In his book The Pledge: Your Masterplan For An Abundant Life Michael Masterson says you should imagine what the people at your funeral would truthfully say about you. Then imagine the way their words makes you feel. If you don’t feel good about the words a specific person says about you, it means that you are not living your life according to your true values.
The key to finding your core values is to ask yourself,” what would I like this person to be saying about me at my funeral?” The answers to these question will reveal your core values.
When you know your core values and set goals that align with your core values, you’ll almost always achieve your New Year Resolutions
I think I am glad I am able to say the truth to you about New Year Resolution.
I have failed several times to achieve my New Year resolutions. I have my goals sheet on my computer to remind me of my failure
I don’t think it matters anymore that I make resolutions that don’t work. Because once I figured out that the times I failed to achieve my goals were the times I dreaming instead of being specific, realistic and action-oriented… I stopped beating myself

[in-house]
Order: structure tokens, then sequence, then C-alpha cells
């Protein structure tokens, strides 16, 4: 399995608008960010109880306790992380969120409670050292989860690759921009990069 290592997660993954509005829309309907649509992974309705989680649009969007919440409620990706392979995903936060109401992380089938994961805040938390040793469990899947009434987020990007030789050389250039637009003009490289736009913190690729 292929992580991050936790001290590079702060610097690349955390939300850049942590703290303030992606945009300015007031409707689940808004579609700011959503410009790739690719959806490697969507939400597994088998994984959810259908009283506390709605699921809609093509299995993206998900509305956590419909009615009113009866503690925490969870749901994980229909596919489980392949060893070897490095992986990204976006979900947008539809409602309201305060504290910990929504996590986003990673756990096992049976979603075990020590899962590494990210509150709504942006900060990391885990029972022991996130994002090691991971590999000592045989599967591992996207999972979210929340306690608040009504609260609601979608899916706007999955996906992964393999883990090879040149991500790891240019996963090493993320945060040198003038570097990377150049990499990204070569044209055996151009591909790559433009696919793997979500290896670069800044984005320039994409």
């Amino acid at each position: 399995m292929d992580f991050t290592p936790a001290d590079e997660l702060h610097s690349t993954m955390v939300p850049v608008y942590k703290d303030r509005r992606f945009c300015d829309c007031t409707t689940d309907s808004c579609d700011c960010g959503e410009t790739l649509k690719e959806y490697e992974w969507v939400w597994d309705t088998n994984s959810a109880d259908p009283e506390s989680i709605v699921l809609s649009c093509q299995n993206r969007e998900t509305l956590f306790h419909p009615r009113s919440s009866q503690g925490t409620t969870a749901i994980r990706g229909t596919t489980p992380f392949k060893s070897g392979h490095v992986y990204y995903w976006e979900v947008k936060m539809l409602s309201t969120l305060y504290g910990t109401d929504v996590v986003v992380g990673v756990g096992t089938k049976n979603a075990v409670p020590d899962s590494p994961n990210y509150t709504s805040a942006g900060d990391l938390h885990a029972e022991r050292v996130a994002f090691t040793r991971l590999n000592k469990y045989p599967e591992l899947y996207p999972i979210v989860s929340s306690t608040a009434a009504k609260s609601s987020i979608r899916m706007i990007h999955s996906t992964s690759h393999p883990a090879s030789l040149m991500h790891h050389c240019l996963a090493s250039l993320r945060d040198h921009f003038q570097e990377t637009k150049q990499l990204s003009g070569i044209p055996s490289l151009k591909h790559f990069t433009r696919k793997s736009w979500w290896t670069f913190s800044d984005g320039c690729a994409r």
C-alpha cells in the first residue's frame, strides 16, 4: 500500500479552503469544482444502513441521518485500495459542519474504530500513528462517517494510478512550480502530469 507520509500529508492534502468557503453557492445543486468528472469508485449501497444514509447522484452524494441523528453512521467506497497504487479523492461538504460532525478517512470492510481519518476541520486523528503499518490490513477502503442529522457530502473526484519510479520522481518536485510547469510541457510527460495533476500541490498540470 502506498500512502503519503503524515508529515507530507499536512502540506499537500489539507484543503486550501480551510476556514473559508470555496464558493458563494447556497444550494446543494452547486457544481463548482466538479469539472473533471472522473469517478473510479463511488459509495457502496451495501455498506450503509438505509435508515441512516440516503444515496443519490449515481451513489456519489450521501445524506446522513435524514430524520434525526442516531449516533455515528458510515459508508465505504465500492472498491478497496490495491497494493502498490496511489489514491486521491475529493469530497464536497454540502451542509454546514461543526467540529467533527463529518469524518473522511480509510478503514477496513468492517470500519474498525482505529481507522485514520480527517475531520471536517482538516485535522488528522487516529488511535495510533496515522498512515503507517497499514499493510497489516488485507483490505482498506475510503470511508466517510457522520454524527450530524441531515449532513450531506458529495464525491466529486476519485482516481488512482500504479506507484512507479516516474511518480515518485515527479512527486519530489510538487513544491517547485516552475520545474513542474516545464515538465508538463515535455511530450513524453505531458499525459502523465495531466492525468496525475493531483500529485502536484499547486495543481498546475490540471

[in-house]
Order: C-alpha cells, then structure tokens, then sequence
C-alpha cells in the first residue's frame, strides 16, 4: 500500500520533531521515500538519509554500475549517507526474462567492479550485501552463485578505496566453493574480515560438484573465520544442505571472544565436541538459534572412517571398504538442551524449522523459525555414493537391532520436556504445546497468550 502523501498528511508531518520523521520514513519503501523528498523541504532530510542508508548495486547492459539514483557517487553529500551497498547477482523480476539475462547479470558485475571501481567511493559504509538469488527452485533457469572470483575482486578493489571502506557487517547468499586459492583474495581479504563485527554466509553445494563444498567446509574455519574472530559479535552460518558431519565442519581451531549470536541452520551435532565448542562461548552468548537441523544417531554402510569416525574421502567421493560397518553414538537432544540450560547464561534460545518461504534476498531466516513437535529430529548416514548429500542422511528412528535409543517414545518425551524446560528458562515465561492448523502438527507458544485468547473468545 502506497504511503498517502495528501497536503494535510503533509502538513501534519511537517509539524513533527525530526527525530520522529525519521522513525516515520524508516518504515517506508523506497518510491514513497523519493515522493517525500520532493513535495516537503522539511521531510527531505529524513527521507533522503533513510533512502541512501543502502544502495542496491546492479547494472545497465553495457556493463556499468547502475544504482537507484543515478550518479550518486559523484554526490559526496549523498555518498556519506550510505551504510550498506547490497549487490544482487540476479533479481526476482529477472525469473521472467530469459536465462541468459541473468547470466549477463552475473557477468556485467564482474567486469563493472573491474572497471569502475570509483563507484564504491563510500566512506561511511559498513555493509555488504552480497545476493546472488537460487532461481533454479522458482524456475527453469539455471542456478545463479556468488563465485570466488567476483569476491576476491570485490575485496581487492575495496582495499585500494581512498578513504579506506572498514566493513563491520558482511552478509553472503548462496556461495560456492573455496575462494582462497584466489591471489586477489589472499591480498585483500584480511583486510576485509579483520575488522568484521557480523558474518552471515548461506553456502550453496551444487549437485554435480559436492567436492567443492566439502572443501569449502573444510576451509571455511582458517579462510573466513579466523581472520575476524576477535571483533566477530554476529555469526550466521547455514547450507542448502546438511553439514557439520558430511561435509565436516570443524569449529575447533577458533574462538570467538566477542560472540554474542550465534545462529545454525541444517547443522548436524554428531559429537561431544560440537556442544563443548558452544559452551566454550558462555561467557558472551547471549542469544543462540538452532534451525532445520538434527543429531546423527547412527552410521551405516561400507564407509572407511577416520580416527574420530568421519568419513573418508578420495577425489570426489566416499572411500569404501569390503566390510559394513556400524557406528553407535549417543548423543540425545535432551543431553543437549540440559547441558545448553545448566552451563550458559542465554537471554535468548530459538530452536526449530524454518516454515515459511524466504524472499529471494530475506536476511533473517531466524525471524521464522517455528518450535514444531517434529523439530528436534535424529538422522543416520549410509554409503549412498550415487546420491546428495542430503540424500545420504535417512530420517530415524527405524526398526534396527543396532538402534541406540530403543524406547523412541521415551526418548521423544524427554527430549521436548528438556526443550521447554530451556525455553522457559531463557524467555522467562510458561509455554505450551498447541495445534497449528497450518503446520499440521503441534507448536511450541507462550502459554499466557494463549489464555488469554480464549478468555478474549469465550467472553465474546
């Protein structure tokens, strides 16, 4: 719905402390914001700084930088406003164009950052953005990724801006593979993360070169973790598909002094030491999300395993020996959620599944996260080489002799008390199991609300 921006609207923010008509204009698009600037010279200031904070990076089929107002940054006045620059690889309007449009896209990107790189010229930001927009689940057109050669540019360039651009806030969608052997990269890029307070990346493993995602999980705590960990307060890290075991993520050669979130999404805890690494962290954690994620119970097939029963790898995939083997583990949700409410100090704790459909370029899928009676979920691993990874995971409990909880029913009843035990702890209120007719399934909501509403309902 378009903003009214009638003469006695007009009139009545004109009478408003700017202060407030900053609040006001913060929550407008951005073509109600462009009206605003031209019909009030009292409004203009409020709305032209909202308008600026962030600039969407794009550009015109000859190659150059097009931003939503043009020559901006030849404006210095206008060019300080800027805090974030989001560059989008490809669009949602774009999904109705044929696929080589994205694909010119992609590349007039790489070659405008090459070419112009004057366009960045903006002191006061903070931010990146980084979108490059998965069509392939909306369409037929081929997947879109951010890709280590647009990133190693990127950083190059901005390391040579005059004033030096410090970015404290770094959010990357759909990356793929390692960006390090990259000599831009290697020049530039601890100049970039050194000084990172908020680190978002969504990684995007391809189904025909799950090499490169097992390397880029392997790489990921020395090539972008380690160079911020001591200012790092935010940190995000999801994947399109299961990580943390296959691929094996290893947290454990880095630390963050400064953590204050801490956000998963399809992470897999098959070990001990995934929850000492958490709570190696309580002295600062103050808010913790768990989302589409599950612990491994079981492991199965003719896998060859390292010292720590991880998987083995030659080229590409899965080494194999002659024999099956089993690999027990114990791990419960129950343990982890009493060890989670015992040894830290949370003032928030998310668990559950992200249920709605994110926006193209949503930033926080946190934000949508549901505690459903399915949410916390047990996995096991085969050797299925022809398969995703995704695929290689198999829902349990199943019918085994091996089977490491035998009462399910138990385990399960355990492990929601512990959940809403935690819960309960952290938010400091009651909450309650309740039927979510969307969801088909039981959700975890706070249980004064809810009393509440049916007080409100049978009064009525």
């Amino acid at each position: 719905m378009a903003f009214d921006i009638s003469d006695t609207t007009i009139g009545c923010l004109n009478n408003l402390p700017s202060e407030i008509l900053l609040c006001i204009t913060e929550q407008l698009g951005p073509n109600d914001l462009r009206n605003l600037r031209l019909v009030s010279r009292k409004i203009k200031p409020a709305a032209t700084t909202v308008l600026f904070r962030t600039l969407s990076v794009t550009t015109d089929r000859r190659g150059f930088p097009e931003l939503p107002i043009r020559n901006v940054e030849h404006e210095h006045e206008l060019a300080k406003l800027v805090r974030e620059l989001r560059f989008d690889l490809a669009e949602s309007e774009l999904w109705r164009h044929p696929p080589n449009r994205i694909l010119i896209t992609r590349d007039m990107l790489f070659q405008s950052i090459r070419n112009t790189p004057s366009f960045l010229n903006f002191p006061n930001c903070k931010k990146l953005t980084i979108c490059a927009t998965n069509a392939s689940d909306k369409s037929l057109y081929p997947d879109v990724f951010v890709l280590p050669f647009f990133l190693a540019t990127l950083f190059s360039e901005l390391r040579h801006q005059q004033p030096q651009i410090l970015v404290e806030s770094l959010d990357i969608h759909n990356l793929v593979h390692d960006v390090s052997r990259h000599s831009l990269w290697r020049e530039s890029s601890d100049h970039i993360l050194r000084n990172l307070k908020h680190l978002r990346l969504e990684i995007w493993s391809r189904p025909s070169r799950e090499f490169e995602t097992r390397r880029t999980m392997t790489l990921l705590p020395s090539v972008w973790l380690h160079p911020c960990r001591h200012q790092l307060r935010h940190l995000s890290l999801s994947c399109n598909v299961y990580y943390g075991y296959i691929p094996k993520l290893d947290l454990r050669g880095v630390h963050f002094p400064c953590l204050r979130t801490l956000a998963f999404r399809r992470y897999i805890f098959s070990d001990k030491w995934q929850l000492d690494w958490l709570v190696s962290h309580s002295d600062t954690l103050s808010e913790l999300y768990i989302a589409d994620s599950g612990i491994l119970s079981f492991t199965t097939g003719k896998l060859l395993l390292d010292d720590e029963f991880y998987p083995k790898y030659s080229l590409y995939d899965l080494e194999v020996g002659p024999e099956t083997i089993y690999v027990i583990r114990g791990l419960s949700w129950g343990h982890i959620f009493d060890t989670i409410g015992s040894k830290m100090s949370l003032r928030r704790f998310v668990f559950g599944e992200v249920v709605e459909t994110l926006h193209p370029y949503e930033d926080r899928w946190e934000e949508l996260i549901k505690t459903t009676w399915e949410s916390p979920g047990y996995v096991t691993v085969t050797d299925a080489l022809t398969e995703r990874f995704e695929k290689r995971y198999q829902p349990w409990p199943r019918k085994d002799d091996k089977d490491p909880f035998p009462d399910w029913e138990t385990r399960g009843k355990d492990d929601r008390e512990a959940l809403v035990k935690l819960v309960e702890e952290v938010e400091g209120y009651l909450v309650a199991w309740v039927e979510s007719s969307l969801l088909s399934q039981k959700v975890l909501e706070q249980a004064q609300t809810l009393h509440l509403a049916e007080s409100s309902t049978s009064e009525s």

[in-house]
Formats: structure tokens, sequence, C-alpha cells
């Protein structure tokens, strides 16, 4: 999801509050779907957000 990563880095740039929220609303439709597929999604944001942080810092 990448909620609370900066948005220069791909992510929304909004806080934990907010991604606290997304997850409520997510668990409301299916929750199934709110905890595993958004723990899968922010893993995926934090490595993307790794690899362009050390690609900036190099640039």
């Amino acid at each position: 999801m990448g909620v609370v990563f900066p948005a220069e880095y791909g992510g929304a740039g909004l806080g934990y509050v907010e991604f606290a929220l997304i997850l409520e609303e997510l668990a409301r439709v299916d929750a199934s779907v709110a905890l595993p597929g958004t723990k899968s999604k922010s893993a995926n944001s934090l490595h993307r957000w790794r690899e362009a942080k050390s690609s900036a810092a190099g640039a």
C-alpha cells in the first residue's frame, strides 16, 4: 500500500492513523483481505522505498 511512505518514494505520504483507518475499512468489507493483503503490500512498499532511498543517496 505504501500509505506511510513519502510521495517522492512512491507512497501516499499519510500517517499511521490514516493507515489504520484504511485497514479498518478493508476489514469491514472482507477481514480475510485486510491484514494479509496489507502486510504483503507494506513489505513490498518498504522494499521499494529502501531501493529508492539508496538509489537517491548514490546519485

So here’s my advice to you the next time you make your New Year Resolutions:
- Before you make your resolutions ask you “what are my core values” Why? Because your core values are what really matters to you
- For each decision, you make ask yourself “Is this resolution I am making a fantasy or a goal?” Remember when you dream you are fantasizing and being unrealistic. When you set a goal, you are making reasonable effort at accomplishing your desires
- Finally, make your resolution an objective towards achieving a goal that you are pursuing. Why? Because making your resolution, an objective gives you a timely focused effort to achieve it.
From this day forward you should never drop the ball in making your New Years Resolutions. Because you have the antidote for failing to make this year your best year ever
Bonus Reading For New Years Resolutions:
- 5o New Years resolutions ideas. I found this article useful and it was full of ideas on how to achieve your own goal
- How to improve your goal setting
- The Pledge: Your Masterplan for an Abundant Life